Historians may record that this week in Westminster saw both a change in mood and a change in direction regarding Brexit. Some of the anger has dissipated, and so has some of the confusion. A clear course of events now lies ahead, with a pretty inevitable outcome: Brexit will have to be postponed. And that could become a step towards it being abandoned altogether. The odds are about even.
Theresa May was faced with a dilemma. She had at least three Cabinet ministers threatening to resign, and a score or more of junior ministers thinking of doing so as well, unless she changed direction. Her gamble was becoming too dangerous for them. Her calculation until this week had been that the prospect of Britain leaving the European Union without any sort of withdrawal arrangements in place – the so-called No Deal scenario – would be enough to frighten a sufficient number of MPs into voting for her draft agreement to give her a majority for it in the House of Commons.
But the No Deal scenario was becoming increasingly incredible simply because it was too catastrophic. The harm it would do to the nation’s economy would guarantee another bout of austerity, even more severe than the last one. Indeed factory closures, job losses, a flight of capital and cancellation of investment plans have already started. So a cross-party group of Parliamentarians hatched a plan to seize the steering wheel from the hands of the Prime Minister, to avoid a No Deal car crash. She avoided this loss of control by going along with it. It was a classic case of “if you can’t beat ‘em, join ‘em”.
Her swerve out of danger was a plan for a series of votes in the House of Commons on three consecutive days starting on March 12. The first would be on whether to accept her existing deal with the EU, plus any modifications. The last time the House of Commons was asked, her deal was thrown out by a margin of 230 votes. And any changes the EU can be persuaded to agree to, to make the deal more palatable to MPs, are unlikely to go far enough to do so. So she obviously realises she faces the possibility of another heavy defeat. Last time she had no plan B. Now she does, and this is what has changed the mood.
On the second day of the sequence, assuming she had been defeated on the first, she is proposing that MPs vote on the No Deal scenario, to accept or reject it. They have done so once already, so that outcome looks pretty predictable. And so on the third day, MPs will vote on whether to ask the remaining 27 members of the EU to grant the UK an extension of the leaving deadline, beyond the due date of March 29. By then, all other options having been exhausted, the outcome of that vote is also not hard to predict.
But here is the catch. All 27 will have to agree; every single one has a veto. And more than one of them is bound to ask – “A delay for what?” They will want some evidence that the UK position is no longer stuck in concrete, otherwise what is the point? At that moment Mrs May will have three options, none of which she will like. She can either shift her negotiating position, for instance proposing, as Labour has done, that the UK stays within the EU customs union; or she can dissolve Parliament and risk a general election; or she can pick up what has now also become Labour’s official policy, a “people’s vote”.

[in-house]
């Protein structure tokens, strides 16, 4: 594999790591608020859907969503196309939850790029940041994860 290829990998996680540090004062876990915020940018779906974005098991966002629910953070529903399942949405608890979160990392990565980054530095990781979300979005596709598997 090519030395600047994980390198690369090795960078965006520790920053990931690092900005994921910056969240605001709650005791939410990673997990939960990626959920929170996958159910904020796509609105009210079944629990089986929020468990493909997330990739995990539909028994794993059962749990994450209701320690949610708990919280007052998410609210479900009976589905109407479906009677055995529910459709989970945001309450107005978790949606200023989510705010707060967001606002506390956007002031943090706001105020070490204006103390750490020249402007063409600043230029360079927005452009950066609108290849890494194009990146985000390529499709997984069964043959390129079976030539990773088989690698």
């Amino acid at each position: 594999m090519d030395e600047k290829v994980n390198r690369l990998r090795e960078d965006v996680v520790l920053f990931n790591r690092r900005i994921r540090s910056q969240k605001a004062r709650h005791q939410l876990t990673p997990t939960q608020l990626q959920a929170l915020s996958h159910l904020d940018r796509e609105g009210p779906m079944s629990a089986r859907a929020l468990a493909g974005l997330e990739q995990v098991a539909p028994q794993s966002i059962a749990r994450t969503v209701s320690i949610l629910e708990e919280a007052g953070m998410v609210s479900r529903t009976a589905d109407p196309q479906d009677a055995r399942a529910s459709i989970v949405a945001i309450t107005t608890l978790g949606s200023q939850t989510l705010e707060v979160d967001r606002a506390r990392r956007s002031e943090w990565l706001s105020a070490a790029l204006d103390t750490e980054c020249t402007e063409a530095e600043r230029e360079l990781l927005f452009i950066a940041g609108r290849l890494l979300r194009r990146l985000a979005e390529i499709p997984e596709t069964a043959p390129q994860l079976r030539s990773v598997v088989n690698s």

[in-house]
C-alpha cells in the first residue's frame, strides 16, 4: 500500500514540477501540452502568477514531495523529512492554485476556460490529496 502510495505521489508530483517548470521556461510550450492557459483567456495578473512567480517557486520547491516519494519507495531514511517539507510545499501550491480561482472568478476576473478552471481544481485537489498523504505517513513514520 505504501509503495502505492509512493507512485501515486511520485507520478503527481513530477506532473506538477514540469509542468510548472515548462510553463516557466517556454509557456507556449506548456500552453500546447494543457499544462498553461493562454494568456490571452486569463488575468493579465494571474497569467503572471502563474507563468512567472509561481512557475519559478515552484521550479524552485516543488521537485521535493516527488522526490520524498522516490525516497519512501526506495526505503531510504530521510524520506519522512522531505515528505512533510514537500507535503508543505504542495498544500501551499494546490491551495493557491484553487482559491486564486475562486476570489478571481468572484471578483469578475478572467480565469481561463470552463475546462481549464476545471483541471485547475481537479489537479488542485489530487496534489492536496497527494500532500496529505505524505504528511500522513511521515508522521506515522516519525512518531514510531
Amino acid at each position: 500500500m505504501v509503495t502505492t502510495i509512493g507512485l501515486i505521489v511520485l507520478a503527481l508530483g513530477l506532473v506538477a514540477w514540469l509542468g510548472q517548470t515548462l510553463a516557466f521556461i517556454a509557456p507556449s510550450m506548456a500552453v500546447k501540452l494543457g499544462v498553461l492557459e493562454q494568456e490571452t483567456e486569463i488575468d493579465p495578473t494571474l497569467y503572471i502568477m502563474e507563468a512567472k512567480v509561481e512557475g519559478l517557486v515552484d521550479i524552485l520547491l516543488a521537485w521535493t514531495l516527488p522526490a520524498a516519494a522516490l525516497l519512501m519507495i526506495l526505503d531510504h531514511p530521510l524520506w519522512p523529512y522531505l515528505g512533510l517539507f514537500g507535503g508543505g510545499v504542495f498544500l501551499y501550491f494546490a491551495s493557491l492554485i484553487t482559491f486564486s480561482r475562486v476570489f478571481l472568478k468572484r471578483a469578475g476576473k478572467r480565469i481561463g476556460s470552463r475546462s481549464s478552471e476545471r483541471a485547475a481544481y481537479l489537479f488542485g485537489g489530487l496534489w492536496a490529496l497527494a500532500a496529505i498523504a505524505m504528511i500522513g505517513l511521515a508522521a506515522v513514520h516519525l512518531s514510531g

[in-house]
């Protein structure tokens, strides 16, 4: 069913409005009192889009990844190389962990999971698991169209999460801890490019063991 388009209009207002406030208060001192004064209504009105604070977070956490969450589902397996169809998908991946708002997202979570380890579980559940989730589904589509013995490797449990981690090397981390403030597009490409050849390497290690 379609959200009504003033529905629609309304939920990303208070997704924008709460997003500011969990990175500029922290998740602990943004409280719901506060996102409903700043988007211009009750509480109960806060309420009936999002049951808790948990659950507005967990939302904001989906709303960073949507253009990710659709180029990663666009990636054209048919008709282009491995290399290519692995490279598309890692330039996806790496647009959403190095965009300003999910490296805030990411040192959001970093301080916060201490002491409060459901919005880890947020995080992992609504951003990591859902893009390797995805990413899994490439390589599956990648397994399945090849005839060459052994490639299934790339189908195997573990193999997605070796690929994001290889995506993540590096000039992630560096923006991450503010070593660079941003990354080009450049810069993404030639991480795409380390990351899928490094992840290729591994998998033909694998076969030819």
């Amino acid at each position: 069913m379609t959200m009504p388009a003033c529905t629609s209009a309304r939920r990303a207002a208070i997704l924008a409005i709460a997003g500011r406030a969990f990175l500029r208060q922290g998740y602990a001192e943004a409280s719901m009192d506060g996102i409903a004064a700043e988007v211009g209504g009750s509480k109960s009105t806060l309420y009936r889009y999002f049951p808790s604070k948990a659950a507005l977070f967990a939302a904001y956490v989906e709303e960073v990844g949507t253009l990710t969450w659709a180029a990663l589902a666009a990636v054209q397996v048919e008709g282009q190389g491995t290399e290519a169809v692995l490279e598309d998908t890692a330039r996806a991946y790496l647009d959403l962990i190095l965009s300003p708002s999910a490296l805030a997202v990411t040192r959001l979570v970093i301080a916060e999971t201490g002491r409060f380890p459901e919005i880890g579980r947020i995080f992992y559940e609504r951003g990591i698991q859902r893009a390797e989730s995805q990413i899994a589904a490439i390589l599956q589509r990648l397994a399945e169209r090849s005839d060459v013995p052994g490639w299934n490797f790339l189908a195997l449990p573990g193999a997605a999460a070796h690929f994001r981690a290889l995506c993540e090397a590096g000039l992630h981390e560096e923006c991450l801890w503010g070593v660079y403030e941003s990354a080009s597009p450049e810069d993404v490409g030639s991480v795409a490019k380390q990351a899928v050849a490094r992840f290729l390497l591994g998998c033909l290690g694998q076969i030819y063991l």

The outcome of what would in effect be a second referendum is as uncertain as the first in 2016. But there are three things to bear in mind. Immigration, which was a decisive issue in the first referendum, has somewhat faded from view as a source of grievance. Second, something like a million older voters who voted for Brexit in 2016 have since died; and another million young voters, very likely most of them pro-EU, have now joined the electoral register on reaching the age of 18. And third, the pro-Brexit campaign in 2016 made leaving the EU look very simple and easy. The last two years have proved otherwise.
My own sense is that, with the third anniversary of the 2016 referendum not far away, it is gradually becoming a stale memory. Some of those in favour of leaving the EU still speak of the result as a sacred covenant between politicians and people which must be honoured at all cost. But over three years, people change their minds about all sorts of things – moving house, changing jobs, marrying and divorcing, having kids. Ordinary people tend not to make promises that bind them that long. Insisting that a decision made three years ago cannot ever be reconsidered will at some point begin to look obsessional rather than rational. I think that point has almost arrived.
One other significant thing emerged in the course of the House of Commons debate on Wednesday. The leading protagonists were David Lidington, unofficially regarded as deputy prime minister, for the Government; and for Labour, Sir Keir Starmer, a new entry to Parliament who had previously served as Director of Public Prosecutions. Lidington has a PhD, and has held a variety of senior posts in government; Starmer, a QC, has six honorary doctorates. Both are Remainers. It is well known they have private conversations on the key issues facing the country.
On their feet in the House for about an hour each, they were fluent, intelligent, courteous and civilised, both masters of their briefs, incisive in their answers. Given that neither Theresa May nor Jeremy Corbyn enjoys much confidence in their own parties and in the country at large, it is not hard to see in this other pair interesting possibilities for the future of British politics. Neither of them has much baggage, nor many enemies. They are not the most charismatic of politicians, but both are capable of leading their parties – and the nation. What a change for the better that would be!